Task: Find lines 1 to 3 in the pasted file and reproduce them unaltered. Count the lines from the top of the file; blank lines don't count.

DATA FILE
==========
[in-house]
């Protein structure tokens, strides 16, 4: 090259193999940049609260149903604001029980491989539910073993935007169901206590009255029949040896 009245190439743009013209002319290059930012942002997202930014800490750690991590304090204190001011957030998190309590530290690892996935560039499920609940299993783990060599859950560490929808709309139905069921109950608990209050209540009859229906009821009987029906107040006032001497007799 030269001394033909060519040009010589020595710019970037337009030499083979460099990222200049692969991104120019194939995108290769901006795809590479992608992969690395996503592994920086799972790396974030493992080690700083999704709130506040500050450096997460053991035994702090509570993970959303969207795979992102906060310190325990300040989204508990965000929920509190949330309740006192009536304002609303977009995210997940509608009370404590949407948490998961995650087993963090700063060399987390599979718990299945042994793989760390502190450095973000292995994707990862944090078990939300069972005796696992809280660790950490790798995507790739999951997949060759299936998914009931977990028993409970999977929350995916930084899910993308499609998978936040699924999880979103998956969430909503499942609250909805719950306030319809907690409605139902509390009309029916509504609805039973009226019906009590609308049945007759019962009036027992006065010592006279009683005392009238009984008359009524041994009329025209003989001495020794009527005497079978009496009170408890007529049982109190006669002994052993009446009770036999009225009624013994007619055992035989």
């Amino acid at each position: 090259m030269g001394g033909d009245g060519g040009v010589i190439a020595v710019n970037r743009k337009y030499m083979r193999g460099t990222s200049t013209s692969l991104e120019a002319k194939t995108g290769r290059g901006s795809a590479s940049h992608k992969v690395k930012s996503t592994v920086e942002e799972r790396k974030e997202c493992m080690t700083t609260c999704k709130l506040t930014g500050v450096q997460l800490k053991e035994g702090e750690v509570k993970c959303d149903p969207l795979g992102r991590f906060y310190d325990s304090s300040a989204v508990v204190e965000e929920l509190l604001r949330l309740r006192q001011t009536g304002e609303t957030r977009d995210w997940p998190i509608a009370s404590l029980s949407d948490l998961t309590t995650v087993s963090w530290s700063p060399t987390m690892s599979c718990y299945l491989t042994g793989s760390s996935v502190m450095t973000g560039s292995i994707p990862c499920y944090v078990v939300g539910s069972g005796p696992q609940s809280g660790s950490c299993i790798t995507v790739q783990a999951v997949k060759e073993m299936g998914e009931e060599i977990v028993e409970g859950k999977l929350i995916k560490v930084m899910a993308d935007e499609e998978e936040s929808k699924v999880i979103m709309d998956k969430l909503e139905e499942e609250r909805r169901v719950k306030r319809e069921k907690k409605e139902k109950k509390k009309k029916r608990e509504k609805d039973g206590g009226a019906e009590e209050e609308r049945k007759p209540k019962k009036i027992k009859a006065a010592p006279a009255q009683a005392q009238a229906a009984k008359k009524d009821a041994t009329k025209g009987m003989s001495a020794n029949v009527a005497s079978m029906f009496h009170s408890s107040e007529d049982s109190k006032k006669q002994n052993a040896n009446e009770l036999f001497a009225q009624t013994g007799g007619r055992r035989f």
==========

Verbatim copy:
[in-house]
């Protein structure tokens, strides 16, 4: 090259193999940049609260149903604001029980491989539910073993935007169901206590009255029949040896 009245190439743009013209002319290059930012942002997202930014800490750690991590304090204190001011957030998190309590530290690892996935560039499920609940299993783990060599859950560490929808709309139905069921109950608990209050209540009859229906009821009987029906107040006032001497007799 030269001394033909060519040009010589020595710019970037337009030499083979460099990222200049692969991104120019194939995108290769901006795809590479992608992969690395996503592994920086799972790396974030493992080690700083999704709130506040500050450096997460053991035994702090509570993970959303969207795979992102906060310190325990300040989204508990965000929920509190949330309740006192009536304002609303977009995210997940509608009370404590949407948490998961995650087993963090700063060399987390599979718990299945042994793989760390502190450095973000292995994707990862944090078990939300069972005796696992809280660790950490790798995507790739999951997949060759299936998914009931977990028993409970999977929350995916930084899910993308499609998978936040699924999880979103998956969430909503499942609250909805719950306030319809907690409605139902509390009309029916509504609805039973009226019906009590609308049945007759019962009036027992006065010592006279009683005392009238009984008359009524041994009329025209003989001495020794009527005497079978009496009170408890007529049982109190006669002994052993009446009770036999009225009624013994007619055992035989």
């Amino acid at each position: 090259m030269g001394g033909d009245g060519g040009v010589i190439a020595v710019n970037r743009k337009y030499m083979r193999g460099t990222s200049t013209s692969l991104e120019a002319k194939t995108g290769r290059g901006s795809a590479s940049h992608k992969v690395k930012s996503t592994v920086e942002e799972r790396k974030e997202c493992m080690t700083t609260c999704k709130l506040t930014g500050v450096q997460l800490k053991e035994g702090e750690v509570k993970c959303d149903p969207l795979g992102r991590f906060y310190d325990s304090s300040a989204v508990v204190e965000e929920l509190l604001r949330l309740r006192q001011t009536g304002e609303t957030r977009d995210w997940p998190i509608a009370s404590l029980s949407d948490l998961t309590t995650v087993s963090w530290s700063p060399t987390m690892s599979c718990y299945l491989t042994g793989s760390s996935v502190m450095t973000g560039s292995i994707p990862c499920y944090v078990v939300g539910s069972g005796p696992q609940s809280g660790s950490c299993i790798t995507v790739q783990a999951v997949k060759e073993m299936g998914e009931e060599i977990v028993e409970g859950k999977l929350i995916k560490v930084m899910a993308d935007e499609e998978e936040s929808k699924v999880i979103m709309d998956k969430l909503e139905e499942e609250r909805r169901v719950k306030r319809e069921k907690k409605e139902k109950k509390k009309k029916r608990e509504k609805d039973g206590g009226a019906e009590e209050e609308r049945k007759p209540k019962k009036i027992k009859a006065a010592p006279a009255q009683a005392q009238a229906a009984k008359k009524d009821a041994t009329k025209g009987m003989s001495a020794n029949v009527a005497s079978m029906f009496h009170s408890s107040e007529d049982s109190k006032k006669q002994n052993a040896n009446e009770l036999f001497a009225q009624t013994g007799g007619r055992r035989f």